UN Experts, including Partner Dominique Day, Challenge Belgium to Confront Its Colonial Past
Belgium must recognize the true scope of the violence and injustice of its colonial past in order to tackle the root causes of present-day racism faced by people of African descent, says a group of UN human rights experts* at the end of a visit to the country.
“The Government of Belgium needs to adopt a comprehensive national action plan against racism,” said Michal Balcerzak, Chair of the UN Working Group of Experts on People of African Descent.
“We found clear evidence that racial discrimination is endemic in institutions in Belgium. People of African descent face discrimination in the enjoyment of economic, social and cultural rights, including diversion from mainstream education into vocational schooling, ‘downgrading’ in employment opportunities and discrimination in the housing market,” added Mr. Balcerzak, presenting a statement at the end of the visit.
The experts also urged the authorities to compile and use disaggregated data on the issue as this was essential for ensuring the recognition of people of African descent and overcoming their historical “social invisibility”.
“We noted the important work of the Inter-Federal Centre for Equal Opportunities (Unia) as an independent public institution that combats discrimination and promotes equal opportunities in the protection of human rights and in documenting racism and inequality at the federal and regional levels,” said Mr. Balcerzak.
The Working Group was also concerned that the public discourse did not reflect a nuanced understanding of history. “The Government should review and ensure that textbooks and educational materials accurately reflect historical facts as they relate to past tragedies and atrocities committed during the colonial era,” said Mr. Balcerzak.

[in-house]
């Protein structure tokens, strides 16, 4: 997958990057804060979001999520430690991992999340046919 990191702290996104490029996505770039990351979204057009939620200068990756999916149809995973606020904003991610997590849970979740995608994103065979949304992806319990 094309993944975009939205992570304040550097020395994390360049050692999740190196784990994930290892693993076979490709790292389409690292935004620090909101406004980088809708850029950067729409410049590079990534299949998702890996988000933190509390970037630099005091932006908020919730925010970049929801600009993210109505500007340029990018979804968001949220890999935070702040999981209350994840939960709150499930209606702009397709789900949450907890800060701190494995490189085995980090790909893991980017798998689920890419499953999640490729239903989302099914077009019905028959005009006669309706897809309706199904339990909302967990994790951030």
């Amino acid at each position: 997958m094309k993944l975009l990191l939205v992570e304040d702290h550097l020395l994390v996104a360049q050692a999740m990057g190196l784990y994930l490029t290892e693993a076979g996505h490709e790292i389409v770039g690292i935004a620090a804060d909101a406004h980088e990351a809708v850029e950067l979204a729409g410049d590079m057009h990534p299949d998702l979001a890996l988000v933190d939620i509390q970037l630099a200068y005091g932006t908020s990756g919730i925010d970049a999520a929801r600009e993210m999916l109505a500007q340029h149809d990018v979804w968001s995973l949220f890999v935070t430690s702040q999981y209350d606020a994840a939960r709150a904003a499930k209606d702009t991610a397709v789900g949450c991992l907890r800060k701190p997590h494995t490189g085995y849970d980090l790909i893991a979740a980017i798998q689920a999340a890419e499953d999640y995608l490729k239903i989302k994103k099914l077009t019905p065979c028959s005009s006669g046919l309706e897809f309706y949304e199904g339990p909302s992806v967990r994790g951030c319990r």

The delegation, which included human rights experts Ahmed Reid and Dominique Day, welcomed the renaming of the former “Square du Bastion” in Brussels as "Patrice Lumumba Square in June 2018 and encouraged further commemoration of notable people of African descent.
During their visit from 4 to 11 February, the Working Group travelled to Brussels, Antwerp, Liege, Namur and Charleroi to investigate racism, racial discrimination, Afrophobia, xenophobia and related intolerance affecting people of African descent in Belgium. The experts also examined developments since their last mission to the country in 2005.
In addition, they promoted the International Decade for people of African descent, which runs from 2015 to 2024 and aims both to highlight the contribution of people of African descent to societies, and to strengthen national, regional and international cooperation, in order to ensure the human rights of people of African descent are respected, promoted and fulfilled.
The Working Group will present a report with its findings and recommendations to the UN Human Rights Council in September 2019.